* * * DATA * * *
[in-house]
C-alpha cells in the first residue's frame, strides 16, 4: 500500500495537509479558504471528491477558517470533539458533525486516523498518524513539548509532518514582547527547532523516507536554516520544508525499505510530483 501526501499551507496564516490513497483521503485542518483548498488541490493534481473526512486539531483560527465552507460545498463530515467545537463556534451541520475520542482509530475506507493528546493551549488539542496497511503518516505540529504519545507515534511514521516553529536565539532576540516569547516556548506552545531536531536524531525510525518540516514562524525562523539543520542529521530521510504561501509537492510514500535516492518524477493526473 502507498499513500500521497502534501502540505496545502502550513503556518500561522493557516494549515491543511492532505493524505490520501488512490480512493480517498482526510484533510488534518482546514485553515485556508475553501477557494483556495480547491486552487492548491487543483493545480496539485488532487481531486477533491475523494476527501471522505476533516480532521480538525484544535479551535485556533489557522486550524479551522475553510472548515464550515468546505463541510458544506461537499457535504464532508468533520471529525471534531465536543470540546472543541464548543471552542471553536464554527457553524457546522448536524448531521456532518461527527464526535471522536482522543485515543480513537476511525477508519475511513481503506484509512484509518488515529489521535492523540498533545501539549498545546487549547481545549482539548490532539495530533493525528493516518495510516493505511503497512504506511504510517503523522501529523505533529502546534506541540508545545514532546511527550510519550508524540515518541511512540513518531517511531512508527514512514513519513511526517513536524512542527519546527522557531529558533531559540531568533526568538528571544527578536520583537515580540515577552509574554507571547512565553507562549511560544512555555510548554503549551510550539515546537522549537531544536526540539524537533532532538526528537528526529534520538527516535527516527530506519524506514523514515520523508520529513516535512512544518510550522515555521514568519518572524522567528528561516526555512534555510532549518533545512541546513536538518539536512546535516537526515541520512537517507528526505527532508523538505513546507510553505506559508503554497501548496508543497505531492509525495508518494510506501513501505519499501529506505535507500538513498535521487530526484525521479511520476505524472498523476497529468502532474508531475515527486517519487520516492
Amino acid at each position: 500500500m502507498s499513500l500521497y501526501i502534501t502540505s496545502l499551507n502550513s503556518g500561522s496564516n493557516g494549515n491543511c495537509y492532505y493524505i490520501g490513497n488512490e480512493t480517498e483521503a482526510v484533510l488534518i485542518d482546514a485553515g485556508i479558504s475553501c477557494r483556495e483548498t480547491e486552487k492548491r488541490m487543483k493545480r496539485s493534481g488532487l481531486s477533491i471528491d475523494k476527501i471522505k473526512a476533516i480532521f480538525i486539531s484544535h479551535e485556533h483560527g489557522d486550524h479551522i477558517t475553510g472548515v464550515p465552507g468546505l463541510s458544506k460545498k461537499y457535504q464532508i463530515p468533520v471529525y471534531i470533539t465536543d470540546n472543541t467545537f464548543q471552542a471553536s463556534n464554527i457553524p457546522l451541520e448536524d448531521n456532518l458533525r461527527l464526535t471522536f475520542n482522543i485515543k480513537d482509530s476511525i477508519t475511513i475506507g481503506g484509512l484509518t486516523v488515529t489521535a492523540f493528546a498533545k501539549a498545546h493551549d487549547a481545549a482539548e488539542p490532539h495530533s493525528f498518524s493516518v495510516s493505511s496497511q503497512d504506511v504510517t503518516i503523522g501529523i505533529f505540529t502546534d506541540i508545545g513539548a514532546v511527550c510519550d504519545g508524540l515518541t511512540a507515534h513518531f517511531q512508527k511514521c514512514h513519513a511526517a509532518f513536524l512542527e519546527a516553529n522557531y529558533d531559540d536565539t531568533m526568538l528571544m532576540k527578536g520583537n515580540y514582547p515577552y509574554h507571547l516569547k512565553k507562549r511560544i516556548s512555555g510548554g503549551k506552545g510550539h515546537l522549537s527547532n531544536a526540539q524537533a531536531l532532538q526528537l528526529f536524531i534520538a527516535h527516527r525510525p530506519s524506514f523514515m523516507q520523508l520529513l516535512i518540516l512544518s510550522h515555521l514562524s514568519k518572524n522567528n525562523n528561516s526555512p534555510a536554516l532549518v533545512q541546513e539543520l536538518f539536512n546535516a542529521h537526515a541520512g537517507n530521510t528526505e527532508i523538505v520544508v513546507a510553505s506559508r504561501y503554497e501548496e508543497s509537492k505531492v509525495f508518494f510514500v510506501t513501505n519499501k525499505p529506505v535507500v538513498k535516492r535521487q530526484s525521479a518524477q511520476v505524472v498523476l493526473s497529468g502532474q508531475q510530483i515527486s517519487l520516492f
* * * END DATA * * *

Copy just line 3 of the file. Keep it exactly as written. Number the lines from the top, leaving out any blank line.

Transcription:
Amino acid at each position: 500500500m502507498s499513500l500521497y501526501i502534501t502540505s496545502l499551507n502550513s503556518g500561522s496564516n493557516g494549515n491543511c495537509y492532505y493524505i490520501g490513497n488512490e480512493t480517498e483521503a482526510v484533510l488534518i485542518d482546514a485553515g485556508i479558504s475553501c477557494r483556495e483548498t480547491e486552487k492548491r488541490m487543483k493545480r496539485s493534481g488532487l481531486s477533491i471528491d475523494k476527501i471522505k473526512a476533516i480532521f480538525i486539531s484544535h479551535e485556533h483560527g489557522d486550524h479551522i477558517t475553510g472548515v464550515p465552507g468546505l463541510s458544506k460545498k461537499y457535504q464532508i463530515p468533520v471529525y471534531i470533539t465536543d470540546n472543541t467545537f464548543q471552542a471553536s463556534n464554527i457553524p457546522l451541520e448536524d448531521n456532518l458533525r461527527l464526535t471522536f475520542n482522543i485515543k480513537d482509530s476511525i477508519t475511513i475506507g481503506g484509512l484509518t486516523v488515529t489521535a492523540f493528546a498533545k501539549a498545546h493551549d487549547a481545549a482539548e488539542p490532539h495530533s493525528f498518524s493516518v495510516s493505511s496497511q503497512d504506511v504510517t503518516i503523522g501529523i505533529f505540529t502546534d506541540i508545545g513539548a514532546v511527550c510519550d504519545g508524540l515518541t511512540a507515534h513518531f517511531q512508527k511514521c514512514h513519513a511526517a509532518f513536524l512542527e519546527a516553529n522557531y529558533d531559540d536565539t531568533m526568538l528571544m532576540k527578536g520583537n515580540y514582547p515577552y509574554h507571547l516569547k512565553k507562549r511560544i516556548s512555555g510548554g503549551k506552545g510550539h515546537l522549537s527547532n531544536a526540539q524537533a531536531l532532538q526528537l528526529f536524531i534520538a527516535h527516527r525510525p530506519s524506514f523514515m523516507q520523508l520529513l516535512i518540516l512544518s510550522h515555521l514562524s514568519k518572524n522567528n525562523n528561516s526555512p534555510a536554516l532549518v533545512q541546513e539543520l536538518f539536512n546535516a542529521h537526515a541520512g537517507n530521510t528526505e527532508i523538505v520544508v513546507a510553505s506559508r504561501y503554497e501548496e508543497s509537492k505531492v509525495f508518494f510514500v510506501t513501505n519499501k525499505p529506505v535507500v538513498k535516492r535521487q530526484s525521479a518524477q511520476v505524472v498523476l493526473s497529468g502532474q508531475q510530483i515527486s517519487l520516492f